Ice Rink and Cooling Tower Figure 11: SpHC Cooling Tower Annual Water Use (Sawyer, 2010). Figure 10: SpHC Cooling Tower Water Use by Month (Sawyer, 2010).
Pool 136,000 gallons of water (3 Room 9’s) Drained and refilled usually twice/year hot and cold water Water is filtered and returned to the pool Some domestic water is added in the process Surge Tank Catches water overflow and drained water for recirculation Filter Tank Filters water from surge tank before it is pumped back into the pool
Pool Ventilation New Pool Pack Unit installed March 2010 Pulls air out of the natatorium Dehumidifies and adds 10% fresh air Goal: Regulate temperature and humidity to control evaporation W = ( v)(p w -p a )/Y W = evaporation rate, lb/h·ft 2 (pounds per hour per square foot) v = air velocity at water surface, ft/min p w = saturation vapor pressure at water temp, in Hg (inches of Mercury) p a = saturation vapor pressure at air dew point, in Hg, also partial pressure of water in pool atmosphere Y = latent heat at pool temperature, Btu/lb (British thermal unit per pound) Figure 12: Rates of Evaporation from Swimming Pools in Active Use
Impacts Environmental Effect caused by human activity or natural phenomenon on an environment that is related to or dependent upon water. Economic Any increase or decrease in the productive potential of the economy. Social The consequences to human population of any public or private actions related to water that alter the ways in which people live, work, play, relate to one another, organize to meet their needs and generally cope as members of society.
Environmental Impacts Wildlife and plant species Decrease in water quality Increase in temperature Change in Oxygen levels Increase in concentration of pollutants Disturbance of contaminated sediments
Economic Impacts Financial expenditures vs. savings Water costs start at $2.56/100ft³ up to 4,000ft³ UMD utility bill: Water = 6% of total cost $288,000-$390,000 annually Figure 14: 2009 UMD Utility Bill Percentages (Sawyer, 2010) Community/Global Domino Effect: Shipping Industry 1” water level drop = 250 tons of coal left on dock when a thousand-footer weighs anchor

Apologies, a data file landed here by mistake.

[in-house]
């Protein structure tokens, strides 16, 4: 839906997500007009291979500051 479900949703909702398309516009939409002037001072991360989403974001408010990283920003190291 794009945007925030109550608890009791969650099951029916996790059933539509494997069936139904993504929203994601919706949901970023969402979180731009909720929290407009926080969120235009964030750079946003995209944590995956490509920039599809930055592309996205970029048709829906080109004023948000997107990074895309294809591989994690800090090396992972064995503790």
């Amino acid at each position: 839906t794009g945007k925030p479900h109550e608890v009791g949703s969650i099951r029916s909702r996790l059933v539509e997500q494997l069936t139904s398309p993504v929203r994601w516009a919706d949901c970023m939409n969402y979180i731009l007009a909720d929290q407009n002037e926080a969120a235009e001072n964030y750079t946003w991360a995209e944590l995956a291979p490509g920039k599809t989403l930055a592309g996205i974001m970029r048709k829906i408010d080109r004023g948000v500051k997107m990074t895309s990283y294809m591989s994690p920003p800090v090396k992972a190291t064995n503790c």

Social Impacts U.S. is using water more efficiently, but population growth is negating those gains in efficiency Abundance of fresh lake water in Duluth Leads to less awareness of responsible water consumption UMD’s reputation as an environmentally conscious campus
Recommendations Environmental Economic Social Other NOTE: The research team does not propose that areas of SpHC stop using water. Instead, the research team aims to make recommendations for responsibly using water while ensuring these areas continue to serve their purposes.
Environmental Recommendations Use as little as possible Return water that can be reused Maintain water quality Use fewer chemicals Use environmentally-friendly chemicals
Economic Recommendations Install water on domestic cold water pipe 6” pipe with an average cost of ~$5,000 Would complement current meter on domestic hot water Install low-flow water fixtures in any remaining areas of SpHC
Social Recommendations Raise awareness of responsible water consumption “Just One Minute” campaign
Other Recommendations Pool Install a 3” water meter to measure domestic water use in only the pool area Enlarge the surge tank Would decrease amount of new domestic water added Ice rink Improve water quality used for surfacing the ice rink Leads to a better sheet of ice and less required resurfacing
Future Research Water Boilers Assess energy efficiency Potential correlation to water consumption Water Fixtures Collect number of each type of fixture to assess and compare overall efficiency
Conclusion Water-consuming areas of SpHC need to continue functioning Revenue Unknown total domestic water consumption Some calculations made Meters are needed Water use can be reduced in certain areas Surge tank for pool Locker rooms -- low flow fixtures Raise awareness